The “Hindoos,” actually East Indian immigrant of Sikh religion and Punjabi origin, had become a popular target of anti-immigrant sentiment after several boatloads arrived in San Francisco in 1910. Their arrival sparked an uproar of protest from Asian exclusionists, who pronounced them to be even more unfit for American civilization than the Chinese. Their influx was promptly stanched by immigration authorities, leaving little more than 2,000 in the state, mostly in agricultural areas of the Central Valley. The Hindoos were widely denounced for their outlandish customs, dirty clothes, strange food, suspect morals, and especially their propensity to work for low wages. Aside from Finger, however, no one complained about their use of cannabis. To the contrary, their defenders portrayed them as hard-working and sober. “The taking of drugs as a habit scarcely exists among them,” wrote one observer.
Nonetheless, Finger’s concerns were sympathetically received by Wright, who replied, “You certainly should have your legislature do something in regard to Indian hemp.” Wright’s effort to include cannabis in federal drug legislation would later be foiled by the pharmaceutical industry, which objected to the inclusion of a seemingly innocuous patent medicine ingredient. However, the wheels for prohibition were set in motion in California, where legislation to ban “narcotic preparations of hemp” was introduced in the 1913 legislature.
By this time, another menace had appeared on the horizon: “marihuana” had begun to penetrate north of the border from Mexico, carried by immigrants and soldiers during the revolutionary disorders of 1910 – 1920. Though hardly known to the American public, marihuana or “loco-weed” was noticed by the pharmacy journals, which surmised that it was a relative of Indian hemp or perhaps jimsonweed. In Mexico its use was mainly associated with delinquents and soldiers, lending it a discreditable reputation for madness and violence. With this in mind, the Board duly added “loco-weed” to its 1913 legislation.
The 1913 Poison Act Amendments
The 1913 bill passed with no public debate. Unlike previous narcotics bills, it was opposed by the state’s druggists, who had voted against further changes in the poison laws in a poll of their membership. However, the Board was in good control of the legislature, which passed it unanimously.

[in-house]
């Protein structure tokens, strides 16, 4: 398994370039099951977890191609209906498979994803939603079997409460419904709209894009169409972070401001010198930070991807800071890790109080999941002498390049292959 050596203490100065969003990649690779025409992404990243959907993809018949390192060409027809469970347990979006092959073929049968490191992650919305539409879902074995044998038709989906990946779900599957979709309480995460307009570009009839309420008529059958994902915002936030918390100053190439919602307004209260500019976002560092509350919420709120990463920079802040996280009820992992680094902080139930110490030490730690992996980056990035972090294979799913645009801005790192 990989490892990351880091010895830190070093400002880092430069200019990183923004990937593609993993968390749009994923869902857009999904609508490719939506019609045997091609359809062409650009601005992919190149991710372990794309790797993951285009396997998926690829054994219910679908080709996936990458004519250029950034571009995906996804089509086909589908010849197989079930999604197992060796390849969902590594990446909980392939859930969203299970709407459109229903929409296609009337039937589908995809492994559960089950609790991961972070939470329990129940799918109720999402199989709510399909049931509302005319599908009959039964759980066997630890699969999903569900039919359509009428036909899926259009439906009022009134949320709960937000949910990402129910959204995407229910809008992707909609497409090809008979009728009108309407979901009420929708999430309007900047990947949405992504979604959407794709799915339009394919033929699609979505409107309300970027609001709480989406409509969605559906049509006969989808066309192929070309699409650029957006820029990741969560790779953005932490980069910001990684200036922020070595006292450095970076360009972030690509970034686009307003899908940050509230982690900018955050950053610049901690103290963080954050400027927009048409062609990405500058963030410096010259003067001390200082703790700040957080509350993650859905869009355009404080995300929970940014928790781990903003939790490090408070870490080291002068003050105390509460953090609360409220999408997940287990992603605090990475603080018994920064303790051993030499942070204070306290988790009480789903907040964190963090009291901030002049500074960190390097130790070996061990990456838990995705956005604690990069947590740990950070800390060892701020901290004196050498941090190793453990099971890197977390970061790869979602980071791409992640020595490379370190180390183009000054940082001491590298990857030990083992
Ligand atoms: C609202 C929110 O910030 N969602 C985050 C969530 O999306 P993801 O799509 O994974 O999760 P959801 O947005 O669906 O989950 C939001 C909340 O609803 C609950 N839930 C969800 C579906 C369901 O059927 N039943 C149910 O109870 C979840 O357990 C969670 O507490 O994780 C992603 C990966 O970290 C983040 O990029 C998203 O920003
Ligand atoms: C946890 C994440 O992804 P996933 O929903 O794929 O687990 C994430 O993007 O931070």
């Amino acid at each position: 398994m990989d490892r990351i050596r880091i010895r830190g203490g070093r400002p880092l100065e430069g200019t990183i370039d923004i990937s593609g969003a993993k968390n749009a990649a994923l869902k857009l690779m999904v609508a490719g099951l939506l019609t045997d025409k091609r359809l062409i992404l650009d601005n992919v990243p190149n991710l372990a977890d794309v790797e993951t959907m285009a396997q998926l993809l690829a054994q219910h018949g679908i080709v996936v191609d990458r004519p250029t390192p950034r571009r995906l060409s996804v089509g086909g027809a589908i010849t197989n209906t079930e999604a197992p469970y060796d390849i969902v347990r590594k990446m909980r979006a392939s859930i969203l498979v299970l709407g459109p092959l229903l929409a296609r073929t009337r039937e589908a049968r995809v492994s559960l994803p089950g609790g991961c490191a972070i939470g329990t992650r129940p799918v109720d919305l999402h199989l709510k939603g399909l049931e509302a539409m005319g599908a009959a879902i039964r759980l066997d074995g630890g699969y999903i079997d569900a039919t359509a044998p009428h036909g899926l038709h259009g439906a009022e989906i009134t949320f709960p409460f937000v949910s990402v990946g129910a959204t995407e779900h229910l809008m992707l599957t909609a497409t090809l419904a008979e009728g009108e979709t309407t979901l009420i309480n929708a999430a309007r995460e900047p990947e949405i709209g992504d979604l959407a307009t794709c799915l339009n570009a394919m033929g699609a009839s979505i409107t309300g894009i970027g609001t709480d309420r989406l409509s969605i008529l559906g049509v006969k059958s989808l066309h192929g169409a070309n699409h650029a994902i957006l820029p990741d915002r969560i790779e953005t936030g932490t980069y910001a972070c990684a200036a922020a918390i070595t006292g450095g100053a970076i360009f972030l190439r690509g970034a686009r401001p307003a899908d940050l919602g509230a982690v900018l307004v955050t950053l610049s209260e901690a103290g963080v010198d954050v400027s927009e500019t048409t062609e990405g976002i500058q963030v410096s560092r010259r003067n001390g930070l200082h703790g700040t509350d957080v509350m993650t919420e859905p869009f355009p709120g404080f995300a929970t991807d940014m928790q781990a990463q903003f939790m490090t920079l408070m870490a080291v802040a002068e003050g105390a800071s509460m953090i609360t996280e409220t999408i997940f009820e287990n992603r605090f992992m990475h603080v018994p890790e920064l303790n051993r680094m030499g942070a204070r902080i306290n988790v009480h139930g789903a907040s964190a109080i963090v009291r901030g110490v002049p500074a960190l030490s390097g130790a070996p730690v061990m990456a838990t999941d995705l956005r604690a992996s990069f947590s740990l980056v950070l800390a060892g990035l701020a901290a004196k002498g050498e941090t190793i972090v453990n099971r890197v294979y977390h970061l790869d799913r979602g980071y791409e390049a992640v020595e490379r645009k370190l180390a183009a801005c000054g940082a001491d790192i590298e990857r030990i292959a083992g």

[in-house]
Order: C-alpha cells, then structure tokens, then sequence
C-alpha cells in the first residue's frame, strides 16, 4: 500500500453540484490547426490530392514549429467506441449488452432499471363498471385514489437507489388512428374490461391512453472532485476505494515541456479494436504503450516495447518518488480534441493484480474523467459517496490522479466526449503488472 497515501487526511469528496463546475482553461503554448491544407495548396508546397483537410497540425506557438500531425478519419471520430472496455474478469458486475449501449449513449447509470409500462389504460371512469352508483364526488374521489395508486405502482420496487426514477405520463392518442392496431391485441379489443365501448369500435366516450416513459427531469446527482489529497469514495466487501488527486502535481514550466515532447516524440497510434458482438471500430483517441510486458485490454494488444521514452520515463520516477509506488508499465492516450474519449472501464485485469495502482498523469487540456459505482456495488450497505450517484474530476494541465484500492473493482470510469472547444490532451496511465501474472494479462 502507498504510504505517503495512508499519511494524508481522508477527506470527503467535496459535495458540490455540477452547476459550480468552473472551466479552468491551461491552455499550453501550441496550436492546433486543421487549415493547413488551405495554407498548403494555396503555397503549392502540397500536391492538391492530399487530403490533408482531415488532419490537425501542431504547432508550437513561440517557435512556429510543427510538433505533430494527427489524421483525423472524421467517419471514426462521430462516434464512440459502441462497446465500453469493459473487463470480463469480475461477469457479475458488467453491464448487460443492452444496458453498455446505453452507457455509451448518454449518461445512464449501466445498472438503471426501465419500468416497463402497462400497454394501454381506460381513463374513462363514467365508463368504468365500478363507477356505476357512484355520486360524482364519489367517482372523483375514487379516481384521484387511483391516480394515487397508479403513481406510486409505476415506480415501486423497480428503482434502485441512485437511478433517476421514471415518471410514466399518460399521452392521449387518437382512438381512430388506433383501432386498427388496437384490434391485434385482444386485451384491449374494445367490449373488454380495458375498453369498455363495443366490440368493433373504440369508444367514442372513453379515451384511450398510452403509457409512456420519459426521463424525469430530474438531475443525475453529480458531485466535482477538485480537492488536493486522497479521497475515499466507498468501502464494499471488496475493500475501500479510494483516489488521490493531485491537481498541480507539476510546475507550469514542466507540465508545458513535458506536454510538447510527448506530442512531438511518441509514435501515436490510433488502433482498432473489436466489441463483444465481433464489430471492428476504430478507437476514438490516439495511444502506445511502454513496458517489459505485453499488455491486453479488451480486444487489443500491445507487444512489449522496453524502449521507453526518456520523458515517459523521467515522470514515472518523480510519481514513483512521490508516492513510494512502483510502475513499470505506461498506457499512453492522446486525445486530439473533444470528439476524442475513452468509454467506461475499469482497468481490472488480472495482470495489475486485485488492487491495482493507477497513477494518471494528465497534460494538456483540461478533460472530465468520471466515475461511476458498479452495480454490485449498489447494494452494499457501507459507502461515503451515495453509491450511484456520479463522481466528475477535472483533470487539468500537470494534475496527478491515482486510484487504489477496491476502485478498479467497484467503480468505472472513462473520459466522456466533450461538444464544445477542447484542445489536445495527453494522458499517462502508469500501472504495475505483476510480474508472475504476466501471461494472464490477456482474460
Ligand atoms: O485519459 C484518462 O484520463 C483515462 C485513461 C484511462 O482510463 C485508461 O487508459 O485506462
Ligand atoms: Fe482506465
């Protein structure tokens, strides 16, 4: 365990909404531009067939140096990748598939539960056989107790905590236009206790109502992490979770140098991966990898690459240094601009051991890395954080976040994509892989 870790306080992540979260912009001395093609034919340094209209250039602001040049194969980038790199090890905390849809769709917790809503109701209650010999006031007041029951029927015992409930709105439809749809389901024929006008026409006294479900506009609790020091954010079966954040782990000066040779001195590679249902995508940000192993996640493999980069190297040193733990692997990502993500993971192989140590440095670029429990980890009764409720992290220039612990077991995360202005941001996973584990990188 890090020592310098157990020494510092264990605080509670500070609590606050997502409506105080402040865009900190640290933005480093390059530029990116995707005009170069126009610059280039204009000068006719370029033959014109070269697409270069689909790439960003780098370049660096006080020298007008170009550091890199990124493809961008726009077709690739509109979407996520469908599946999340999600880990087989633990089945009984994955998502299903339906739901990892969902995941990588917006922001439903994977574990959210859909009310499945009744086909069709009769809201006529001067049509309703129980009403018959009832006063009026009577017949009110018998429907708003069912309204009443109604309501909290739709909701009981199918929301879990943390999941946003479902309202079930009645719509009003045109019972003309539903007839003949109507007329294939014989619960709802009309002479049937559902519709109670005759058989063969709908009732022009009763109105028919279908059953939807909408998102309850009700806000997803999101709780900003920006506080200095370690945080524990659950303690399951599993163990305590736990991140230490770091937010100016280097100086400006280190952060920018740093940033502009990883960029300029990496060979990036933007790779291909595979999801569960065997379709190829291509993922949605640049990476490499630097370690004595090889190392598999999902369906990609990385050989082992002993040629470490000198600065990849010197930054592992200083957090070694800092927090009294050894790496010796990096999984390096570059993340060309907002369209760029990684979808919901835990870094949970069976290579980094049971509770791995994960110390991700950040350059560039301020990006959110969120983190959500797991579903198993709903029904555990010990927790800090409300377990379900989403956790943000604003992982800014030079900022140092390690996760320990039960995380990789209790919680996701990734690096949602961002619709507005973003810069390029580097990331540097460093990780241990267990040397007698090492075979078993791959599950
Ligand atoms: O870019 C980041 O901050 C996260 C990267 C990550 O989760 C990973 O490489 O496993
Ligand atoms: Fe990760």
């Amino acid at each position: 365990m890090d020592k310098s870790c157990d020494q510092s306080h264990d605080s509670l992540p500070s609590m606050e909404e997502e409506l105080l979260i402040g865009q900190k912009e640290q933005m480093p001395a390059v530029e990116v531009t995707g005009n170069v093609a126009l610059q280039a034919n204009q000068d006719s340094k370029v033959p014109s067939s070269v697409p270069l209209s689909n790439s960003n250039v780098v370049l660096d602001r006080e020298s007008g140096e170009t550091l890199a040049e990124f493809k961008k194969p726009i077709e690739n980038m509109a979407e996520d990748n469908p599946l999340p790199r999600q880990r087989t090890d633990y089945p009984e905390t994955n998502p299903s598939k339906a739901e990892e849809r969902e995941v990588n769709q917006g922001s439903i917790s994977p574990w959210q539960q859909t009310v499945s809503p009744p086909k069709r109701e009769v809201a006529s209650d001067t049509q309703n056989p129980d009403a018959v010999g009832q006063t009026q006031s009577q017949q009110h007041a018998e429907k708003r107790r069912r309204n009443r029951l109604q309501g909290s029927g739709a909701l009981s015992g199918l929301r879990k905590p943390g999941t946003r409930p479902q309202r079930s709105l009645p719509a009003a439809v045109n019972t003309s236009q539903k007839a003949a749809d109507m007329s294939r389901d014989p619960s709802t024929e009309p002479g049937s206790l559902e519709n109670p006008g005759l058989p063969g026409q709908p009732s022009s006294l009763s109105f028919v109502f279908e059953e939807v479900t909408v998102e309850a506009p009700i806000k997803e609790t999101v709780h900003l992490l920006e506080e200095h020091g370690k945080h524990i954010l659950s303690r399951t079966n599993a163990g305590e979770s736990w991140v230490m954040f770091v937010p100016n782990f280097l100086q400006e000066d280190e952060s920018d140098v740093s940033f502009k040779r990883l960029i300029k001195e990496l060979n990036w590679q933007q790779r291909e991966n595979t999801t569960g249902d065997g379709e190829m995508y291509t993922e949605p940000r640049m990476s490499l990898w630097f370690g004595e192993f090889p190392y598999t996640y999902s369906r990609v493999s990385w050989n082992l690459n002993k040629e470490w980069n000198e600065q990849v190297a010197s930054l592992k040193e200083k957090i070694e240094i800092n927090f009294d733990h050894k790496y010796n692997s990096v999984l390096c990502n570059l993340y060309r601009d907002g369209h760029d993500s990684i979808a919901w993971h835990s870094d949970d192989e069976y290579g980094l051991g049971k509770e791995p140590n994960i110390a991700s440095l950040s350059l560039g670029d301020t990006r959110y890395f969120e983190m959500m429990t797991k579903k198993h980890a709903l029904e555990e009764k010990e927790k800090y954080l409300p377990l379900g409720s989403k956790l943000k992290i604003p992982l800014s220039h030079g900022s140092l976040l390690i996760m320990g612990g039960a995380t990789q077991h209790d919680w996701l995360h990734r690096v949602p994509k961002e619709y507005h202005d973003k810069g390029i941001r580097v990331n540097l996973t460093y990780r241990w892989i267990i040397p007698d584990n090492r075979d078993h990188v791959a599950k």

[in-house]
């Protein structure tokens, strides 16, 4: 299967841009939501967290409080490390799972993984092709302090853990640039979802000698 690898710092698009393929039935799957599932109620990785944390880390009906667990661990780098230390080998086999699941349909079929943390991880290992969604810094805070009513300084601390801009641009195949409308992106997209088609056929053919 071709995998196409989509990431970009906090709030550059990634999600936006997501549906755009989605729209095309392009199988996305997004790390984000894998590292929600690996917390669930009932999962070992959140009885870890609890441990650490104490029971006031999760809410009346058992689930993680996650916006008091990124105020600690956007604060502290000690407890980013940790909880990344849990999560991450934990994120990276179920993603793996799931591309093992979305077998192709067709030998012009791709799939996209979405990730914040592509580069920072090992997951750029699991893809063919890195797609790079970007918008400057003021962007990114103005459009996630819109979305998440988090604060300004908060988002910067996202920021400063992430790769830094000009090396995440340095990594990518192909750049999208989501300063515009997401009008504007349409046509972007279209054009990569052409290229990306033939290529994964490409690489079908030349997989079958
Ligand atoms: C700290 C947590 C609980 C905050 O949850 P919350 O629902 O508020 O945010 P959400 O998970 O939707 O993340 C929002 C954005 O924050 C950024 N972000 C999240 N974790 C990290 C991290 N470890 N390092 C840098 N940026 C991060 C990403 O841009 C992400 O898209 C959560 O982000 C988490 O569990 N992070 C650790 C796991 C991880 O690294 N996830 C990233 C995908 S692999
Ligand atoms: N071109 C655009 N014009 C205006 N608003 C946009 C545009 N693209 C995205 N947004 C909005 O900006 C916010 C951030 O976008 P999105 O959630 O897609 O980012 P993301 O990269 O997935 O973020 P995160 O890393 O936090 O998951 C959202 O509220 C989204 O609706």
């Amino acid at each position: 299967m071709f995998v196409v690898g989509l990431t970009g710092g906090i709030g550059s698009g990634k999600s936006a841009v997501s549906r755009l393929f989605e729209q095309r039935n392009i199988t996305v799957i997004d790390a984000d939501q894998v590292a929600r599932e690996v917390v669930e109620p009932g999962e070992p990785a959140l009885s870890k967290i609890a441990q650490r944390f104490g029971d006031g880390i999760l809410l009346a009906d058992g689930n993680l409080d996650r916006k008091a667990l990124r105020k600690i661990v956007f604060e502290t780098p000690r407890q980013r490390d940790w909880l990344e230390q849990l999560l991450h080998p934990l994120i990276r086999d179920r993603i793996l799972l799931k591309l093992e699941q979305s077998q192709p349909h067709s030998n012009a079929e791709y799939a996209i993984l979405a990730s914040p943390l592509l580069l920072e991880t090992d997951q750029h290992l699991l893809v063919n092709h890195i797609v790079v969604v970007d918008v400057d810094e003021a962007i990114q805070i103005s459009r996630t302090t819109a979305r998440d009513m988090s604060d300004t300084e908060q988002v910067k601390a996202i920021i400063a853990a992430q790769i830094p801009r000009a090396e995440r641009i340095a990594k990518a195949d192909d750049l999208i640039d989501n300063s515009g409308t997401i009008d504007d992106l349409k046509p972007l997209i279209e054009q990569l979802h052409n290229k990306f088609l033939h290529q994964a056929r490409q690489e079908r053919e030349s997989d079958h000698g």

The new law, which took effect on August 10, 1913, was accidentally misworded. Instead of adding cannabis to Section 8 of the Poison Act restricting the sale of opium, cocaine and other narcotics, it took the curious form of an amendment to Section 8(a) banning the possession of opium paraphernalia. In specific, it outlawed the possession of “extracts, tinctures, or other narcotic preparations of hemp, or loco-weed, their preparations or compounds (except corn remedies containing not more than fifteen grains of the extract or fluid extract of hemp to the ounce, mixed with not less than five times its weight of salicylic acid combined with collodion).” An unfortunate implication of this language was to ban all medical uses of hemp drugs – except for corn remedies, which were exempted because they had negligible potency and were a popular, if medically dubious, application by proprietary drug manufacturers.
In practice, there is no evidence that the law was ever used or meant to restrict medical use of cannabis. Rather, it appears to have been misworded as the result of a legislative blunder, having been originally written as an amendment to Section 8, which allowed for possession upon prescription, then carelessly moved to Section 8(a), which did not. The move was probably made because Indian hemp, unlike cocaine and opiates, was not typically purchased from pharmacies but grown in the fields by Mexicans and “Hindoos.” This being so, it might have seemed reasonable to spare pharmacists the regulatory burden of restricting pharmaceutical sales and instead to simply ban possession by users as with opium paraphernalia.
In fact though, pharmaceutical cannabis was occasionally sold to recreational users, according to testimony by pharmacists to the U.S. Department of Agriculture Bureau of Chemistry in investigations of hemp drug traffic along the Mexican border.